Canadian Forest Service Publications

Relationship of readings from the LI-COR canopy analyzer to total one-sided leaf area index and stand structure in immature Douglas-fir. 2000. Barclay, H.J.; Trofymow, J.A. Forest Ecology and Management 132: 121-126.

Year: 2000

Available from: Pacific Forestry Centre

Catalog ID: 5474

Language: English

Available from the Journal's Web site.
DOI: 10.1016/S0378-1127(99)00222-4

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Abstract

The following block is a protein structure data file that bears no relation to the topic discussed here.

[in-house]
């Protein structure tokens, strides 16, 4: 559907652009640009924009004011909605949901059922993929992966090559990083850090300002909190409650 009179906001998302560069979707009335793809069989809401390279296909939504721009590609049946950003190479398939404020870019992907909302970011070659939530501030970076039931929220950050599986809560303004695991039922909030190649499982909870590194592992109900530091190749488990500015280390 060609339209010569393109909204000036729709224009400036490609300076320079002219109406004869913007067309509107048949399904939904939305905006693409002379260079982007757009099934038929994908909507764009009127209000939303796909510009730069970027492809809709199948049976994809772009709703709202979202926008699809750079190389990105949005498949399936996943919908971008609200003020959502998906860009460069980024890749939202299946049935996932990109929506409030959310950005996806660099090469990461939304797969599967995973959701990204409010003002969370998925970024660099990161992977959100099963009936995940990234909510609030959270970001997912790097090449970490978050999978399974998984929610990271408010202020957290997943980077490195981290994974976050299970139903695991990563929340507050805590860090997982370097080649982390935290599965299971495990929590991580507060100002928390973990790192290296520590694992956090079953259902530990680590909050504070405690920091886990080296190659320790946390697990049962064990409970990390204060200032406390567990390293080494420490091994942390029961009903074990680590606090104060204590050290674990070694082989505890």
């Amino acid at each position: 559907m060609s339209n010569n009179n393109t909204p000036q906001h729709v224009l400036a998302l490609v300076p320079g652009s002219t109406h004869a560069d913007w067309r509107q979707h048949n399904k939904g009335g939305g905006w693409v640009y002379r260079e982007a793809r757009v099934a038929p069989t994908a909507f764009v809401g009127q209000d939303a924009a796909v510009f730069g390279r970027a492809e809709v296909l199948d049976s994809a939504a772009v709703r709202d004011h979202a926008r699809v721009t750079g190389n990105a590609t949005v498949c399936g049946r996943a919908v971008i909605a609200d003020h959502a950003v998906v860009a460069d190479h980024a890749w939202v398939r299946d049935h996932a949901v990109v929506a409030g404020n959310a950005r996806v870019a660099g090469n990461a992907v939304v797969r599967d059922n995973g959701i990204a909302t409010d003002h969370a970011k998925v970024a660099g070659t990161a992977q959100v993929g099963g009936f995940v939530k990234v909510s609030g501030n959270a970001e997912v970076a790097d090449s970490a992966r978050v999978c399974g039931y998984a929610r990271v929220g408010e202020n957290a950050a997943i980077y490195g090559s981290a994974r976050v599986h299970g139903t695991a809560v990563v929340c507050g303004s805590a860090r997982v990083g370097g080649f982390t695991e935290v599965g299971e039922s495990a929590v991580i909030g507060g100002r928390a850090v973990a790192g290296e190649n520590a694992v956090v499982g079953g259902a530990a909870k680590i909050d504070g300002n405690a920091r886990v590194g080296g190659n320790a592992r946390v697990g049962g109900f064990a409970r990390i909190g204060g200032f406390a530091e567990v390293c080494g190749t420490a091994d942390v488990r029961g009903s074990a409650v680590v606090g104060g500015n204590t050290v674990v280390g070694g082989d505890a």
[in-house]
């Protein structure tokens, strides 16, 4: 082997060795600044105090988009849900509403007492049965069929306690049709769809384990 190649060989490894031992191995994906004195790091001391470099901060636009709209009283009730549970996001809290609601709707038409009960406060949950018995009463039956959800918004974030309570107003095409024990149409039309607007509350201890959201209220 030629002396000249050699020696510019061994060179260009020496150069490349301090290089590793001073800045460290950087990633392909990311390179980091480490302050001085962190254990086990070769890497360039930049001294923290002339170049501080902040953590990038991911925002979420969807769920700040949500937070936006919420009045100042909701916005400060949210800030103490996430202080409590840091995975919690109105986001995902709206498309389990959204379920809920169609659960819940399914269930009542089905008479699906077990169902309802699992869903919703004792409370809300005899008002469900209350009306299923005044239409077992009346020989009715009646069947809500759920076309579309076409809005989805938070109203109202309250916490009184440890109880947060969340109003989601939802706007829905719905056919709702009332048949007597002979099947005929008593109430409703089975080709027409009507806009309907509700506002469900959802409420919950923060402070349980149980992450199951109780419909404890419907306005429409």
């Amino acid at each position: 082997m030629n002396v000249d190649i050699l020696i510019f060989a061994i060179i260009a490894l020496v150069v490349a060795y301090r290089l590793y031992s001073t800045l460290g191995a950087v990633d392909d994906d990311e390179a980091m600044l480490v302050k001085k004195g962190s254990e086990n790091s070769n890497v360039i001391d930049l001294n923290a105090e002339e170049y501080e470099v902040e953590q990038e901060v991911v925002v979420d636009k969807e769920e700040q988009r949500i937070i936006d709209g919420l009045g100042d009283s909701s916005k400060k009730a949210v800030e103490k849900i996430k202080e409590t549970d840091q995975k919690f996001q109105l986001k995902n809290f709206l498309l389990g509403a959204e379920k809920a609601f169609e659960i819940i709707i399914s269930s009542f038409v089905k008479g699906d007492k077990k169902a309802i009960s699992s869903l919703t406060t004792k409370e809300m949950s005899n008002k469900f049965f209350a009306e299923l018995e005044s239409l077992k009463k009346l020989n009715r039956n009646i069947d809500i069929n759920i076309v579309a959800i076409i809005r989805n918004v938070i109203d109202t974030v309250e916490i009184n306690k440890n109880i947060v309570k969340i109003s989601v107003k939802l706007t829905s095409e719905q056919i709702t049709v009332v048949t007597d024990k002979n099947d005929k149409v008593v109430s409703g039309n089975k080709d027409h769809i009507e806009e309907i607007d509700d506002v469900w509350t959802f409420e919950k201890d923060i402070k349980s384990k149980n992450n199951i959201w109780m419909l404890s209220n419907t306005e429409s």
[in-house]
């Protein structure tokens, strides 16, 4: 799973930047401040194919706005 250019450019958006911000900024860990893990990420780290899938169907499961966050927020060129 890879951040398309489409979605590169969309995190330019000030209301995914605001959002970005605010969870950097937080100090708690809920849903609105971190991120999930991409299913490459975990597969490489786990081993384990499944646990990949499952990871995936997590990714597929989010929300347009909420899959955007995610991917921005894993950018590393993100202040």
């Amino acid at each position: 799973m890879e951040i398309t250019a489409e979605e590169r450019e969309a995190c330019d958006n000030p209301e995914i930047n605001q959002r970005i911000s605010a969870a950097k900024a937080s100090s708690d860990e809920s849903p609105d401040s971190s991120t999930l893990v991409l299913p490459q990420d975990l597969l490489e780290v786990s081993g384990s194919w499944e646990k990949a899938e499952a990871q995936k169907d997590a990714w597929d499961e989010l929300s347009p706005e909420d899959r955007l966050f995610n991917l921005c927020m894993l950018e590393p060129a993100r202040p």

Estimation of leaf area is important in predicting potential growth. This estimation is often done by means of a photometer, such as the LI-COR plant canopy analyzer, but such instruments generally give biased estimates. Consequently, conversion factors are required to convert output from the photometer to the actual leaf area index (LAI). Foliar biomass was estimated in a 52-year-old Douglas-fir (Pseudotsuga menziesii (Mirb.) Franco) stand which had been treated with three levels of thinning and three levels of fertilization 28 years previously. The four treatment extremes (no thinning or fertilization up to heavy thinning and heavy fertilization) were sampled for foliage. Projected leaf areas were calculated from these biomass samples using specific leaf areas derived in a previous biomass sampling. Total one-sided leaf area was then computed by dividing the projected leaf areas by 0.9 to allow for lateral leaf curvature. In addition, LAI-2000 readings were taken in the same plots and then factors were derived to convert LAI-2000 readings to total one-sided LAI. These conversion factors were found to vary strongly with quadratic mean diameter, stand density, mean dbh, mean height and stand basal area. The effect of live crown height was minimal. These should allow the prediction of the conversion factor based on two or three of these highly correlated factors.